Japanese. Besides their .50 caliber machine
guns, they had few weapons to use against the
planes. Most took cover and waited out the
attack. After it ended, they saw the
destruction done by the bombs.
The tank battalion received
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On December 31, 1941, Capt. William Gentry,
commanding officer of C Company, sent out
reconnaissance patrols north of the town of
Baluiag. The patrols ran into Japanese
patrols, which told the Americans that the
Japanese were on their way. Knowing that the
railroad bridge was the only way into the town and
to cross the river, Lt. Gentry set up his defenses
in view of the bridge and the rice patty it
Early on the morning of the 31st, the Japanese began moving troops and across the bridge. The engineers came next and put down planking for tanks. A little before noon Japanese tanks began crossing the bridge.
Later that day, the Japanese had assembled a large number of troops in the rice field on the northern edge of the town. One platoon of tanks under the command of 2nd Lt. Marshall Kennady were to the southeast of the bridge. Gentry's tanks were to the south of the bridge in huts, while third platoon commanded by Capt Harold Collins was to the south on the road leading out of Baluiag. 2nd Lt. Everett Preston had been sent south to find a bridge to cross to attack the Japanese from behind.
Major John Morley, of the Provisional Tank Group, came riding in his jeep into Baluiag. He stopped in front of a hut and was spotted by the Japanese who had lookouts in the town's church steeple. The guard became very excited so Morley, not wanting to give away the tanks positions, got into his jeep and drove off. Gentry had told Morley that his tanks would hold their fire until he was safely out of the village.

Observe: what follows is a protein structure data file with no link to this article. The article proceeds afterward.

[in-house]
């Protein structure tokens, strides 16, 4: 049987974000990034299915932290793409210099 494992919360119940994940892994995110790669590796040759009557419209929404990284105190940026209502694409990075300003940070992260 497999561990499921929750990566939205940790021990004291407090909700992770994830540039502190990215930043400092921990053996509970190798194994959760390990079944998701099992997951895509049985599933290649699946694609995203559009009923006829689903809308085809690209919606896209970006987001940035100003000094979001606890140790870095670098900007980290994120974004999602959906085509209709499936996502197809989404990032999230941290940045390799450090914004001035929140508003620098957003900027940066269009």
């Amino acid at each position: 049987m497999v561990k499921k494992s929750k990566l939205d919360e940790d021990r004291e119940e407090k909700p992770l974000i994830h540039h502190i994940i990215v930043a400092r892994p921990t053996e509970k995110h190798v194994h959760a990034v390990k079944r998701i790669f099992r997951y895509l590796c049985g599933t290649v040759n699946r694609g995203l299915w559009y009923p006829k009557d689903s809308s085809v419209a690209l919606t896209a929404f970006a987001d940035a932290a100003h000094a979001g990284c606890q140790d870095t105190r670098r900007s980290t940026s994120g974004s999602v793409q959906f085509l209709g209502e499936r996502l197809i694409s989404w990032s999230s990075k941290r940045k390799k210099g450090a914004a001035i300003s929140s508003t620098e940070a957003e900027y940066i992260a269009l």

When Gentry felt the Morley was out of danger, he
ordered his tanks to open up on the Japanese tanks
at the end of the bridge. The tanks then
came smashing through the huts' walls and drove
the Japanese in the direction of Lt. Marshall
Kennady's tanks. Kennady had been radioed
and was waiting.
Kennady held his fire until the Japanese were in view of his platoon and then joined in the hunt. The Americans chased the tanks up and down the streets of the village, through buildings and under them. By the time C Company was ordered to disengage from the enemy, they had knocked out at least eight enemy tanks.
C Company withdrew to Calumpit Bridge after receiving orders from Provisional Tank Group. When they reached the bridge, they discovered it had been blown. Finding a crossing the tankers made it to the south side of the river. Knowing that the Japanese were close behind, the Americans took their positions in a harvested rice field and aimed their guns to fire a tracer shell through the harvested rice. This would cause the rice to ignite which would light the enemy troops.
The tanks were about 100 yards apart. The
Japanese crossing the river knew that the
Americans were there because the tankers shouted
at each other to make the Japanese believe troops
were in front of them. The Japanese were
within a few yards of the tanks when the tanks
opened fire which caused the rice stacks to catch
fire. The fighting was such
a rout that the the tankers were using a .37
mm shell to kill one Japanese soldier.